Photoshop 8-frame diff = 2 stack blend

I set the E-M1 to focus stack with a "focus differential" of "2", and snapped away. The resulting cropped in-camera merge is shown above, along with the Photoshop merge. In PS, I first aligned the stack using "Collage" as the projection (alignment) method, and then blended the stack using "seamless tones".

The Oly in-camera merge gives us an image with a depth of focus from around 9 or 10 up to perhaps 3 down, a depth of field of around 40 mm. The PS merge gives a slighter wider DOF, perhaps from around 11 up to 4 down. Both merges are reasonably pleasing, but interestingly, the align and merge algorithms of Olympus in-camera and Photoshop take quite different approaches to artefacts.

100% crop of Oly in-camera merge

Pixel-peeping the Oly merge shows strong halos, ghosting, or ringing at high contrast edges. We can see the ghosting around every digit, and inside most of the rectangles.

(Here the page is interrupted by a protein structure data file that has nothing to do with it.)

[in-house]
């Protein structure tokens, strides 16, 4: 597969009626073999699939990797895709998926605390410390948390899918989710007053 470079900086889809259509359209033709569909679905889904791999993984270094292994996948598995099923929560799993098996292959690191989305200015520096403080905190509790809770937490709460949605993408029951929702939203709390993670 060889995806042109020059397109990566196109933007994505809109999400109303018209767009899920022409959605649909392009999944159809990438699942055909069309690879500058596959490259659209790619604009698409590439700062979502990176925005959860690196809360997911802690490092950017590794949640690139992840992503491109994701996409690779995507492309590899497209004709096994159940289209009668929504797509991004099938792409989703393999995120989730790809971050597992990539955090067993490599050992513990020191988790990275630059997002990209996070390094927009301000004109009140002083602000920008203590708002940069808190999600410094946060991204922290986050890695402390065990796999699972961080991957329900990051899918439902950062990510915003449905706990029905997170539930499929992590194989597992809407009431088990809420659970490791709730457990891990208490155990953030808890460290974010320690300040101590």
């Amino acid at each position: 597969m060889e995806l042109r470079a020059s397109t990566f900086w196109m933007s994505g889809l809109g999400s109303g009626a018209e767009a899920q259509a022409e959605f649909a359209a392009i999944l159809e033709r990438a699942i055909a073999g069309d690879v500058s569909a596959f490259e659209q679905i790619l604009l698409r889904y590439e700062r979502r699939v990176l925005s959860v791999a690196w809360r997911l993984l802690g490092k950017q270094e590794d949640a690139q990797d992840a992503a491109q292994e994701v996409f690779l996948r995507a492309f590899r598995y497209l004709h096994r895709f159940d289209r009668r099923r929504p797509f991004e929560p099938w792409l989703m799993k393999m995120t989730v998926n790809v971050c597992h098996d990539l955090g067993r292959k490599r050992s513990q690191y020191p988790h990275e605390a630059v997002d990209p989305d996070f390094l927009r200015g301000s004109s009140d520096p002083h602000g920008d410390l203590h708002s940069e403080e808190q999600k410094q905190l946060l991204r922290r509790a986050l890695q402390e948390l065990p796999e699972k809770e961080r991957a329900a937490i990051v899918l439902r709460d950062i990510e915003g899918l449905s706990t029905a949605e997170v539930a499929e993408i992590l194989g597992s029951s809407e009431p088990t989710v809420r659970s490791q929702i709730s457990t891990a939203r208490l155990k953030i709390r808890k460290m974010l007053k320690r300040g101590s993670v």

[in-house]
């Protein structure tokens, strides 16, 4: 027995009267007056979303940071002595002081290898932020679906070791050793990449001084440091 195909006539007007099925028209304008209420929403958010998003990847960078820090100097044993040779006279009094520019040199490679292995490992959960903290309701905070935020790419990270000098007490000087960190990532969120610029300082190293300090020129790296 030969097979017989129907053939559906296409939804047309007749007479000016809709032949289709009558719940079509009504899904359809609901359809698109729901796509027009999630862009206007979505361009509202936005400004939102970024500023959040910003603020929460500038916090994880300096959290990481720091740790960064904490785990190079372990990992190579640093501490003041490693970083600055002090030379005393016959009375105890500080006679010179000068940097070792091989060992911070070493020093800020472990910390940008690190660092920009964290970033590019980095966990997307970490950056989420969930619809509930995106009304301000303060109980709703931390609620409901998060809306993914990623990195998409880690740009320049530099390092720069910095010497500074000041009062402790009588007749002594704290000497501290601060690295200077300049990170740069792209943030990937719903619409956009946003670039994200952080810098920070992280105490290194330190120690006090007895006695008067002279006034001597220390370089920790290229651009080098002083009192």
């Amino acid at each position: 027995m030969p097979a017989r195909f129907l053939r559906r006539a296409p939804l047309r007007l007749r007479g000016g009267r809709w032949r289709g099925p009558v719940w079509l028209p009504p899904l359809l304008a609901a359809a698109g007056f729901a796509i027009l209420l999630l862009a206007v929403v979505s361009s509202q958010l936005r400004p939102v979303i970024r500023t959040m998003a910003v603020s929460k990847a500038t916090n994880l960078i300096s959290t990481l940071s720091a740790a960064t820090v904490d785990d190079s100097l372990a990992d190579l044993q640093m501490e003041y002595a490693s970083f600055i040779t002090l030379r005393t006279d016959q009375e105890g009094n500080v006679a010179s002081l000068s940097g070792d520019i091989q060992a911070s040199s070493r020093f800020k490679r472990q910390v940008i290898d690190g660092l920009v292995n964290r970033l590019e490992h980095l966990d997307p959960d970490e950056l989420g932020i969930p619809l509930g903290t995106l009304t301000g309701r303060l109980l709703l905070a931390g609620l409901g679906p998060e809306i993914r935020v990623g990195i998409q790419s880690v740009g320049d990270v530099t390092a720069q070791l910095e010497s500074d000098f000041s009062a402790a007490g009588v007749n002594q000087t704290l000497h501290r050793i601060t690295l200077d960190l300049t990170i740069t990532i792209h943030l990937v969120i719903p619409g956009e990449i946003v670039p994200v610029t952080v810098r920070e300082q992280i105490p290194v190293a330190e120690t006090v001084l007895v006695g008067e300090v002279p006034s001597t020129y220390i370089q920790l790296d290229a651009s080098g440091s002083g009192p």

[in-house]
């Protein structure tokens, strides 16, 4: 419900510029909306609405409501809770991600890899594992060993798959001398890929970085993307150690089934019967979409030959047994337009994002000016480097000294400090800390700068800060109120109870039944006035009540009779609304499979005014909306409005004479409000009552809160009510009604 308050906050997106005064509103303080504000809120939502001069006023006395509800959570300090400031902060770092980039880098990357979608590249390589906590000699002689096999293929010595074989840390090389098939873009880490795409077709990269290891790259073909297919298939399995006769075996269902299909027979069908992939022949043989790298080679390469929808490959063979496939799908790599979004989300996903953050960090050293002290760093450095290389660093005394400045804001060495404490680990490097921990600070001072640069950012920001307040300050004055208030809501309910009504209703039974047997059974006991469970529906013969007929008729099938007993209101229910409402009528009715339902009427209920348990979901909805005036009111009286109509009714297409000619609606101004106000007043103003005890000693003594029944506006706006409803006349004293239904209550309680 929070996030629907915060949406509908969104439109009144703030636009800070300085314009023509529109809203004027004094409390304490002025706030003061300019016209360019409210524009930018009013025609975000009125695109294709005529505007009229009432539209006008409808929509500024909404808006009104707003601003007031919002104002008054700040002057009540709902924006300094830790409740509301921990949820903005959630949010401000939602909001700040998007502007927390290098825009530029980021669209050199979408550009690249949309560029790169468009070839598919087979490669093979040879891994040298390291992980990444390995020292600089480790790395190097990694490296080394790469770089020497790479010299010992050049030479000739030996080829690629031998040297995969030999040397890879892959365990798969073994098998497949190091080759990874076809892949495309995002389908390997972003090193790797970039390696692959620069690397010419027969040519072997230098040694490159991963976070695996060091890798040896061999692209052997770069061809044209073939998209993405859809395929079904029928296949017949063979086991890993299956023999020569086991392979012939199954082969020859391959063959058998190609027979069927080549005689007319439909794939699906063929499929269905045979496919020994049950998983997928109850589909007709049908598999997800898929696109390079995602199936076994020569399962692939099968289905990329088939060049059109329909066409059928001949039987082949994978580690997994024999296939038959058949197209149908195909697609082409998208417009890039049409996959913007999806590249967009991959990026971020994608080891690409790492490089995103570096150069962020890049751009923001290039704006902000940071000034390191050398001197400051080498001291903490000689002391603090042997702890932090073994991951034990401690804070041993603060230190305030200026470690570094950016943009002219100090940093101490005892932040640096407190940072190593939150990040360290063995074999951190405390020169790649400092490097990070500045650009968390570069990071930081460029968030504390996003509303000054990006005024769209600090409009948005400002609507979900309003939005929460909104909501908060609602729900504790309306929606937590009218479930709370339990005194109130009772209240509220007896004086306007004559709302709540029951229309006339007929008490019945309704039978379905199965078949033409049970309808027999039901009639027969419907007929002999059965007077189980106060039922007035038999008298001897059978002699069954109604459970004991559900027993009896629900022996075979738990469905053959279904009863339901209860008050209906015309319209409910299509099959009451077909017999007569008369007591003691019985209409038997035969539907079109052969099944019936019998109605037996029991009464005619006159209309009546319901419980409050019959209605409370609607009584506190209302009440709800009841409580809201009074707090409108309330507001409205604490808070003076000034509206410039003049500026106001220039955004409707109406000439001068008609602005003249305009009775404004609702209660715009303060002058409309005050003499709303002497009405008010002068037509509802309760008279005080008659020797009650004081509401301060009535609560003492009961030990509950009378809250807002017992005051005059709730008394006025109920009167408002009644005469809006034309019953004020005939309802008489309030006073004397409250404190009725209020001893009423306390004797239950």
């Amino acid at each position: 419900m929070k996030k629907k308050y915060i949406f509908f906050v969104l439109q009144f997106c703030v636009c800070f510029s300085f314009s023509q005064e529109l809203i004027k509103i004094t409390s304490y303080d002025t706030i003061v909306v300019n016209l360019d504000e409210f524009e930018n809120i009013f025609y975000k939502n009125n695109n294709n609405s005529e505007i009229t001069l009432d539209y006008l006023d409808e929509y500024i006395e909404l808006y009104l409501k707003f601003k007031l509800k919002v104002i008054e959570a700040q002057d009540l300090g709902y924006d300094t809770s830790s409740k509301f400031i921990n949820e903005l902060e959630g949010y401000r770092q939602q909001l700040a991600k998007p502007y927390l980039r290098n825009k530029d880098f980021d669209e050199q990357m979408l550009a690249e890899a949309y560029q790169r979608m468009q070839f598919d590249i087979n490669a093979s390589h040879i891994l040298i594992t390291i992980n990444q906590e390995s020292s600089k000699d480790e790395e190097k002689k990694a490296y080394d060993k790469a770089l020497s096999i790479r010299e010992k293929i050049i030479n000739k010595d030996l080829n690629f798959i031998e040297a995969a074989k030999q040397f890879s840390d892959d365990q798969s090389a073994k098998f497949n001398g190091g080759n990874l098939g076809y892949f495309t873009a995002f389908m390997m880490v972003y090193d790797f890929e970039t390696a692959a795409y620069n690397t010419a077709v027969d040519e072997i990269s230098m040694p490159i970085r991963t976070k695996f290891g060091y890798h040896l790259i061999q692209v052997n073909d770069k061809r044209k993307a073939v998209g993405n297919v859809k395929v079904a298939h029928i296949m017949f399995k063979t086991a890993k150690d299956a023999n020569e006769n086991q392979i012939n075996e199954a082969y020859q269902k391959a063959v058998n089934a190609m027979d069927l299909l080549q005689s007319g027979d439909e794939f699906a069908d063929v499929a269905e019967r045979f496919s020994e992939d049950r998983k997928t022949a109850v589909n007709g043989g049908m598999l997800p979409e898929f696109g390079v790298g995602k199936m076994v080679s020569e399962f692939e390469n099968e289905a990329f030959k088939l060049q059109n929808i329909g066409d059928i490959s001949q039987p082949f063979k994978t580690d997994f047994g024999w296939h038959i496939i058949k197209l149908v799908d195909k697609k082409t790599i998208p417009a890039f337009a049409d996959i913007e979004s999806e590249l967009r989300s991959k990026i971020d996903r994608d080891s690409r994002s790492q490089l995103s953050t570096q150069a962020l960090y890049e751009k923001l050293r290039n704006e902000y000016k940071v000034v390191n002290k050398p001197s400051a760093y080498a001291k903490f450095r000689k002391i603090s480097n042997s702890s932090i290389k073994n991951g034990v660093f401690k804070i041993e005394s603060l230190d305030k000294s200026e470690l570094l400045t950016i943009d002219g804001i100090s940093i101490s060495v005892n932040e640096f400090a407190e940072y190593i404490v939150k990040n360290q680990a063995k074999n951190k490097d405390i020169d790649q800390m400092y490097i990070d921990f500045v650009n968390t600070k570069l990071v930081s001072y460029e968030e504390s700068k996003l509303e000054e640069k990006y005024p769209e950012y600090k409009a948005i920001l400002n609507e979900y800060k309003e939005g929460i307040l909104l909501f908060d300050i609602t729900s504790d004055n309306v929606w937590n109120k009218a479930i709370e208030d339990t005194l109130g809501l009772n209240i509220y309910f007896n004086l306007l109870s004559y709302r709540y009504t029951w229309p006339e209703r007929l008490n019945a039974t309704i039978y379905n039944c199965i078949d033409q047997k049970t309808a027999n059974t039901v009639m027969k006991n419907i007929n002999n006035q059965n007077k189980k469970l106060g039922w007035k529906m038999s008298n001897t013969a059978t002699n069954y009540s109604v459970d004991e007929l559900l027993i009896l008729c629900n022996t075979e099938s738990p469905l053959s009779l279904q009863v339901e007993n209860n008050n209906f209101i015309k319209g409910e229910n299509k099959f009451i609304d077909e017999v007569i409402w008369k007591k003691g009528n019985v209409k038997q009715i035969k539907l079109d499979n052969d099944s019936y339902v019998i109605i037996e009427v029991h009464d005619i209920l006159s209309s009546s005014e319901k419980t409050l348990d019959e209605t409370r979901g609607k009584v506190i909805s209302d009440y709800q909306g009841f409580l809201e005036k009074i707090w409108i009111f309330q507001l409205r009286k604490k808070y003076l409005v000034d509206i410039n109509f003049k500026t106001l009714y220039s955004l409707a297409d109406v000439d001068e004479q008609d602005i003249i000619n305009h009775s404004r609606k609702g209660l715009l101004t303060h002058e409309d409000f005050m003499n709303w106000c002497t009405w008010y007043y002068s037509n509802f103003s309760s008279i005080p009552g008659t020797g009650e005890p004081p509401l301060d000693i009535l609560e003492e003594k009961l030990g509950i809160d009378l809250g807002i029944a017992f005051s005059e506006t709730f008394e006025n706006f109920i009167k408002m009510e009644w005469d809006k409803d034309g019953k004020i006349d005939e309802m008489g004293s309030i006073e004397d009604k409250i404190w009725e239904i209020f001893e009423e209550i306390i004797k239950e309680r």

100% crop of Photoshop blend

Pixel-peeping the PS merge shows ghosting under almost perfect control, but instead shows a myriad of alignment and blending artefacts. We can see the smallest 5 up has a scrap of oof image tacked onto the right side of the "5" loop, and the rectangle holding the smallest 5 up has a "tab" attached to its top right edge. Similar artefacts can be seen elsewhere, such as on the top of the medium "0" loop, the rectangle edges between the medium 6 up and 4 up digits, and so on.

Oly merge "differential = 4"

PS blend diff=4